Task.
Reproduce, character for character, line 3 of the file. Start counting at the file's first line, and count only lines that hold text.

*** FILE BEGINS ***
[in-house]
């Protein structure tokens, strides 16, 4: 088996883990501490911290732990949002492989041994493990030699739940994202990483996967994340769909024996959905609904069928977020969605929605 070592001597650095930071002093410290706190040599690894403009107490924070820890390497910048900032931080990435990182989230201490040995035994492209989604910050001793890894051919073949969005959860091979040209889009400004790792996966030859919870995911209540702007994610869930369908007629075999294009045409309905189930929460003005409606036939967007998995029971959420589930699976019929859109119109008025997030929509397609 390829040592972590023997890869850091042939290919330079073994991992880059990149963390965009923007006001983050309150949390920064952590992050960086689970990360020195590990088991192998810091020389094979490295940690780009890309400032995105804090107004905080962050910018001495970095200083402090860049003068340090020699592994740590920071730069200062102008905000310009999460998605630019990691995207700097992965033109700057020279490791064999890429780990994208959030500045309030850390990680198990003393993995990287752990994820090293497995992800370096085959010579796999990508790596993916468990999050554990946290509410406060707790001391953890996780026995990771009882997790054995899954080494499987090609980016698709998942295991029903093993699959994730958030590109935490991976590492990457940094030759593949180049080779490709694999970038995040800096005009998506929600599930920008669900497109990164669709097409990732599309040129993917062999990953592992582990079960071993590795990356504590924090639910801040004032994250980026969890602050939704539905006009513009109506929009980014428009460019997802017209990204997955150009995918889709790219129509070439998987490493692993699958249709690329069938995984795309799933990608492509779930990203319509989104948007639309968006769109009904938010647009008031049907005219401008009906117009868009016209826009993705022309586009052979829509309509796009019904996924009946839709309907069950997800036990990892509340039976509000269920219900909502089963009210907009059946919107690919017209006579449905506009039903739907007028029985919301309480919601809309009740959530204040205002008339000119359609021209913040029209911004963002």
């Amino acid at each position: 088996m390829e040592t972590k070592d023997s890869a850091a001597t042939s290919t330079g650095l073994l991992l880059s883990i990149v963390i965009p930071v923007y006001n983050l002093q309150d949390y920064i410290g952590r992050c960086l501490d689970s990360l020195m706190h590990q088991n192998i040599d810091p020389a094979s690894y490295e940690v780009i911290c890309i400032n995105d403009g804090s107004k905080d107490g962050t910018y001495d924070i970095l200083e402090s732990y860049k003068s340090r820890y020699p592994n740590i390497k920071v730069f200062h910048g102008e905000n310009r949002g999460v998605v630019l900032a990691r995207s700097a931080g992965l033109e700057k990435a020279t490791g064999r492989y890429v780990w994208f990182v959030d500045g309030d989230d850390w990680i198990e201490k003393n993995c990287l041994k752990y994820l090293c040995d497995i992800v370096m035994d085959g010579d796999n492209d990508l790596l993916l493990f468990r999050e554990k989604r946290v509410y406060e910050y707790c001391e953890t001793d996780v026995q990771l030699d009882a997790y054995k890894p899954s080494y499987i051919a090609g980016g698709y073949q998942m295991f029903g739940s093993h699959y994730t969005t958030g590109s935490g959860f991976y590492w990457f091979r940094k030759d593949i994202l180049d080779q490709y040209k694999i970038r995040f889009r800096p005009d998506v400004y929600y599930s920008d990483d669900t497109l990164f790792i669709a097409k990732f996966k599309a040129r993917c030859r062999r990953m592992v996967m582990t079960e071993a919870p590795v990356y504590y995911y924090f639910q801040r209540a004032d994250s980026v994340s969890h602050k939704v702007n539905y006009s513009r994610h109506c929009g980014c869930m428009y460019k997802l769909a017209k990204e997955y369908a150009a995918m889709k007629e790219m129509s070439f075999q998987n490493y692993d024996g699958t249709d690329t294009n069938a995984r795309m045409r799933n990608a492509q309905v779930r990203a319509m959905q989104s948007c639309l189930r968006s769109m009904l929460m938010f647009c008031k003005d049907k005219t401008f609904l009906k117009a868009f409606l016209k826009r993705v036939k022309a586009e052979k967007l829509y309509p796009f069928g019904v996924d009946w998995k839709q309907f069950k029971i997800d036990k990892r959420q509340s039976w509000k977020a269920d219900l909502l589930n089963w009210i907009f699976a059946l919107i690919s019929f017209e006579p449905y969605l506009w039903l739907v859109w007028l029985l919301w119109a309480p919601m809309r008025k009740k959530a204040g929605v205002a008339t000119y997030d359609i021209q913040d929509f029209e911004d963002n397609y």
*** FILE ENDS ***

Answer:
């Amino acid at each position: 088996m390829e040592t972590k070592d023997s890869a850091a001597t042939s290919t330079g650095l073994l991992l880059s883990i990149v963390i965009p930071v923007y006001n983050l002093q309150d949390y920064i410290g952590r992050c960086l501490d689970s990360l020195m706190h590990q088991n192998i040599d810091p020389a094979s690894y490295e940690v780009i911290c890309i400032n995105d403009g804090s107004k905080d107490g962050t910018y001495d924070i970095l200083e402090s732990y860049k003068s340090r820890y020699p592994n740590i390497k920071v730069f200062h910048g102008e905000n310009r949002g999460v998605v630019l900032a990691r995207s700097a931080g992965l033109e700057k990435a020279t490791g064999r492989y890429v780990w994208f990182v959030d500045g309030d989230d850390w990680i198990e201490k003393n993995c990287l041994k752990y994820l090293c040995d497995i992800v370096m035994d085959g010579d796999n492209d990508l790596l993916l493990f468990r999050e554990k989604r946290v509410y406060e910050y707790c001391e953890t001793d996780v026995q990771l030699d009882a997790y054995k890894p899954s080494y499987i051919a090609g980016g698709y073949q998942m295991f029903g739940s093993h699959y994730t969005t958030g590109s935490g959860f991976y590492w990457f091979r940094k030759d593949i994202l180049d080779q490709y040209k694999i970038r995040f889009r800096p005009d998506v400004y929600y599930s920008d990483d669900t497109l990164f790792i669709a097409k990732f996966k599309a040129r993917c030859r062999r990953m592992v996967m582990t079960e071993a919870p590795v990356y504590y995911y924090f639910q801040r209540a004032d994250s980026v994340s969890h602050k939704v702007n539905y006009s513009r994610h109506c929009g980014c869930m428009y460019k997802l769909a017209k990204e997955y369908a150009a995918m889709k007629e790219m129509s070439f075999q998987n490493y692993d024996g699958t249709d690329t294009n069938a995984r795309m045409r799933n990608a492509q309905v779930r990203a319509m959905q989104s948007c639309l189930r968006s769109m009904l929460m938010f647009c008031k003005d049907k005219t401008f609904l009906k117009a868009f409606l016209k826009r993705v036939k022309a586009e052979k967007l829509y309509p796009f069928g019904v996924d009946w998995k839709q309907f069950k029971i997800d036990k990892r959420q509340s039976w509000k977020a269920d219900l909502l589930n089963w009210i907009f699976a059946l919107i690919s019929f017209e006579p449905y969605l506009w039903l739907v859109w007028l029985l919301w119109a309480p919601m809309r008025k009740k959530a204040g929605v205002a008339t000119y997030d359609i021209q913040d929509f029209e911004d963002n397609y």